GBP/USD: Pound Rebounds vs. Dollar Even As US Inflation Hits 1.9%

The pound fell sharply lower versus the dollar in early trade on Monday as investors reacted to the resignation of UK Home Secretary. The pound US dollar exchange rate hit a low of US$ 1.3713, before rebounding later in the day.

What do these figures mean?

When measuring the value of a pair of currencies, one set equals 1 unit and the other shows the current equivalent. As the market moves, the amount will vary from minute to minute.

For example, it could be written: 1 GBP = 1.28934 USD

Here, £1 is equivalent to approximately $1.29. This specifically measures the pound’s worth against the dollar. If the US dollar amount increases in this pairing, it’s positive for the pound.

Or, if you were looking at it the other way around: 1 USD = 0.77786 GBP

In this example, $1 is equivalent to approximately £0.78. This measures the US dollar’s worth versus the British pound. If the sterling number gets larger, it’s good news for the dollar.

The pound sold off heavily last week on further signs of a stalling UK economy, which killed off any remaining optimism of a Bank of England (BoE) interest rate rise in May. Sterling was then sent lower early on Monday as investors digested news that Amber Rudd, UK Home Secretary resigned after mounting pressure over her handling of the Windrush scandal. She is the fourth cabinet minister to resign in just six months. This level of political instability weighed on demand for the pound.

Today investors will switch attention back towards economic data with UK manufacturing and construction pmi’s in focus over the next day or two. Analysts are expecting construction pmi to have expand again in April are falling sharply into contraction in March. Construction pmi dropped to 47 in March and is expected to rebound to 50.9 in April, whereby 50 separates contraction from expansion.

The construction pmi will be of particular interest given that is was highlighted as a principal contributing factor to the UK economy almost stalling in the first quarter of the year. An increase in construction activity could help boost sentiment towards sterling.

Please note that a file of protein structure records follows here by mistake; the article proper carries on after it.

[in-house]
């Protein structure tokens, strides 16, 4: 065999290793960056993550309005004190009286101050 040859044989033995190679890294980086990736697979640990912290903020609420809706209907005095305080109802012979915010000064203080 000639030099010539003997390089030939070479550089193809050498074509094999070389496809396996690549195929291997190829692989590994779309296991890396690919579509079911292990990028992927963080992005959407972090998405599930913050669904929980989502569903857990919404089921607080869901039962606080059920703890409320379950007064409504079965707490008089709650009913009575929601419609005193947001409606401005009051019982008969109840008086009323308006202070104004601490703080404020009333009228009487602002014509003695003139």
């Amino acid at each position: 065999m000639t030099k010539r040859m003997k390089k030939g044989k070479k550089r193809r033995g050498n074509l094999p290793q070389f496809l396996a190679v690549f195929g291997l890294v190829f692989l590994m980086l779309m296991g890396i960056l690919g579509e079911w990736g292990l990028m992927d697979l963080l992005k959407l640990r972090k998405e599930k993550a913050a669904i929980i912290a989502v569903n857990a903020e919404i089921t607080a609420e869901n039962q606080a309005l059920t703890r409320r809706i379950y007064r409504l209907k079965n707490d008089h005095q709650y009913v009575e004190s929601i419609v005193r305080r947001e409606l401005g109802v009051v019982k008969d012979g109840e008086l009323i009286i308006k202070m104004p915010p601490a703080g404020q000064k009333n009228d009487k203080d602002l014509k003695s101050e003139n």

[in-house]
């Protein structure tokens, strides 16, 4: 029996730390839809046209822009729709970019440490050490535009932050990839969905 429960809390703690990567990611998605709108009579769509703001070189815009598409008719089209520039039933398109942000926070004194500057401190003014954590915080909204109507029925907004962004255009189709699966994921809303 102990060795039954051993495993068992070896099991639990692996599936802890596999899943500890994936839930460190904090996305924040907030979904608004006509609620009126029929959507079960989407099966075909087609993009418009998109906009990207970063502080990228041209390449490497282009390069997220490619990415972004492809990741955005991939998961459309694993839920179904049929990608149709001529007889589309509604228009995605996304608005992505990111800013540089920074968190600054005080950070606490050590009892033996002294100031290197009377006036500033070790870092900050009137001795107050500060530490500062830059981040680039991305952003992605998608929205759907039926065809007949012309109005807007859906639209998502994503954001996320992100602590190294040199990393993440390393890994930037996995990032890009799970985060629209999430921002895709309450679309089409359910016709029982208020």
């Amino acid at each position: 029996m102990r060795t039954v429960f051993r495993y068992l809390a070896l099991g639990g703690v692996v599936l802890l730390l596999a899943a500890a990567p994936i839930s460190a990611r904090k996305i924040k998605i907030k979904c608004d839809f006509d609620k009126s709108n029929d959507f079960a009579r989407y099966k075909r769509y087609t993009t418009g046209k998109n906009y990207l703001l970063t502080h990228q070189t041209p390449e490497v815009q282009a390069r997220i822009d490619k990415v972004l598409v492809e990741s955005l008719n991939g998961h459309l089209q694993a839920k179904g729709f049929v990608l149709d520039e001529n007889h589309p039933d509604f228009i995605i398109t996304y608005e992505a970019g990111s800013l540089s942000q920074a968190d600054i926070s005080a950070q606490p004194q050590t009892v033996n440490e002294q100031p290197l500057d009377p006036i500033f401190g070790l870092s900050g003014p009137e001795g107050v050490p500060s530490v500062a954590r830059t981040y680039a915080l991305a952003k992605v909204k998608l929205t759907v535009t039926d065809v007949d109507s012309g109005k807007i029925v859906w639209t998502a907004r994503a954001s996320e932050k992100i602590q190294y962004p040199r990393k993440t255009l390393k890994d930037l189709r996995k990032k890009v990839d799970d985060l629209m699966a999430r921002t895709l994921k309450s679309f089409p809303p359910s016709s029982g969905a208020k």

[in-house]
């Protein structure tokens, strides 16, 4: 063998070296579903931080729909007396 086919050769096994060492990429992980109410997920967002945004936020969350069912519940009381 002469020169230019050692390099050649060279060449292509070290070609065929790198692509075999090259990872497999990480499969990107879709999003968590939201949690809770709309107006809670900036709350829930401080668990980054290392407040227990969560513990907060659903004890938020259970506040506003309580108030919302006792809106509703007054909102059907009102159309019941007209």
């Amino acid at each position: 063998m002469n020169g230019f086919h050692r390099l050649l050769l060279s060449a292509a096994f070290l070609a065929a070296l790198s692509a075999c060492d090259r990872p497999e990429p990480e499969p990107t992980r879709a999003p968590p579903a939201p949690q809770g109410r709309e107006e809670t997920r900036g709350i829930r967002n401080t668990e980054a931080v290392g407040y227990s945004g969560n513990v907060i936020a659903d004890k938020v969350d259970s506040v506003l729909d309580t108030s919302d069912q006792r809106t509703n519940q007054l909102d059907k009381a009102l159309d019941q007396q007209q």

Why does strong economic data boost a country’s currency?
Solid economic indicators point to a strong economy. Strong economies have strong currencies because institutions look to invest in countries where growth prospects are high. These institutions require local currency to invest in the country, thus increasing demand and pushing up the money’s worth. So, when a country or region has good economic news, the value of the currency tends to rise.

US Inflation Moves Higher Ahead Of Thursday’s Fed Meeting

The dollar had traded higher in early trade yesterday; however, following the Personal Consumption Expenditure (PCE) release, the Fed’s preferred measure of inflation, the dollar dropped. Inflation reached 1.9% in April, close to the Fed’s 2% inflation target and experienced its biggest jump since January 2017. Usually a solid inflation reading would send the dollar higher as it would increase the probability of an interest rate rise at the next Federal Reserve meeting.

However, market participants are counting on a 93% probability that the Fed will hike rates when they meet on Thursday. As a result, this data had little impact on investors, who were already almost completely certain of a rate rise.

Why do raised interest rates boost a currency’s value?
Interest rates are key to understanding exchange rate movements. Those who have large sums of money to invest want the highest return on their investments. Higher interest rate environments tend to offer higher yields. So, if the interest rate or at least the interest rate expectation of a country is relatively higher compared to another, then it attracts more foreign capital investment. Large corporations and investors need local currency to invest. More local currency used then boosts the demand of that currency, pushing the value higher.

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